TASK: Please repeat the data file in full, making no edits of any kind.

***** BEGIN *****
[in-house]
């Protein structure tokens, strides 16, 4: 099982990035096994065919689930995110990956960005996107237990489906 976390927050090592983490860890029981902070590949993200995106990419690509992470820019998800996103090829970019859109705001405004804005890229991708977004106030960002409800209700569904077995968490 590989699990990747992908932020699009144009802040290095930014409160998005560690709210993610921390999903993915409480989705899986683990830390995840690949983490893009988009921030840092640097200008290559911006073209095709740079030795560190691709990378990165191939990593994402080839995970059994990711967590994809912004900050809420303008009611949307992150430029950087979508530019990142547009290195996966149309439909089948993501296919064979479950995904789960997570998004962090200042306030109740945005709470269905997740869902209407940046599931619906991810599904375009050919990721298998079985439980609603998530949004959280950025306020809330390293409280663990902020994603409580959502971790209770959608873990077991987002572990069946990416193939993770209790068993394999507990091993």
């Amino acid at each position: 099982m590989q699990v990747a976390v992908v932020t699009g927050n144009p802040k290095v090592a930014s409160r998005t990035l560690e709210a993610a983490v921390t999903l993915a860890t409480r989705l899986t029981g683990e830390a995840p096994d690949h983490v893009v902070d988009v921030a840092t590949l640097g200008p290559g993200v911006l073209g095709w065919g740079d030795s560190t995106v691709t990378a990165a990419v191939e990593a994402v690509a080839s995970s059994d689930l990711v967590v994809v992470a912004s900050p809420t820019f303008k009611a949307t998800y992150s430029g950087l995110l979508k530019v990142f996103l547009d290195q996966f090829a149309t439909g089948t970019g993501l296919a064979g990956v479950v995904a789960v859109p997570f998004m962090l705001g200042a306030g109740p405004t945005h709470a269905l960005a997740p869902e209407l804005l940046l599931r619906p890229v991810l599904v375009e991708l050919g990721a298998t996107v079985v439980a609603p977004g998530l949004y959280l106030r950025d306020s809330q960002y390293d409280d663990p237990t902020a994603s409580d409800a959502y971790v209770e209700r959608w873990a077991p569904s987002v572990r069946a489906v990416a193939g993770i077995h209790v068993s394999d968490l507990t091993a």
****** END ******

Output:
[in-house]
């Protein structure tokens, strides 16, 4: 099982990035096994065919689930995110990956960005996107237990489906 976390927050090592983490860890029981902070590949993200995106990419690509992470820019998800996103090829970019859109705001405004804005890229991708977004106030960002409800209700569904077995968490 590989699990990747992908932020699009144009802040290095930014409160998005560690709210993610921390999903993915409480989705899986683990830390995840690949983490893009988009921030840092640097200008290559911006073209095709740079030795560190691709990378990165191939990593994402080839995970059994990711967590994809912004900050809420303008009611949307992150430029950087979508530019990142547009290195996966149309439909089948993501296919064979479950995904789960997570998004962090200042306030109740945005709470269905997740869902209407940046599931619906991810599904375009050919990721298998079985439980609603998530949004959280950025306020809330390293409280663990902020994603409580959502971790209770959608873990077991987002572990069946990416193939993770209790068993394999507990091993």
């Amino acid at each position: 099982m590989q699990v990747a976390v992908v932020t699009g927050n144009p802040k290095v090592a930014s409160r998005t990035l560690e709210a993610a983490v921390t999903l993915a860890t409480r989705l899986t029981g683990e830390a995840p096994d690949h983490v893009v902070d988009v921030a840092t590949l640097g200008p290559g993200v911006l073209g095709w065919g740079d030795s560190t995106v691709t990378a990165a990419v191939e990593a994402v690509a080839s995970s059994d689930l990711v967590v994809v992470a912004s900050p809420t820019f303008k009611a949307t998800y992150s430029g950087l995110l979508k530019v990142f996103l547009d290195q996966f090829a149309t439909g089948t970019g993501l296919a064979g990956v479950v995904a789960v859109p997570f998004m962090l705001g200042a306030g109740p405004t945005h709470a269905l960005a997740p869902e209407l804005l940046l599931r619906p890229v991810l599904v375009e991708l050919g990721a298998t996107v079985v439980a609603p977004g998530l949004y959280l106030r950025d306020s809330q960002y390293d409280d663990p237990t902020a994603s409580d409800a959502y971790v209770e209700r959608w873990a077991p569904s987002v572990r069946a489906v990416a193939g993770i077995h209790v068993s394999d968490l507990t091993a």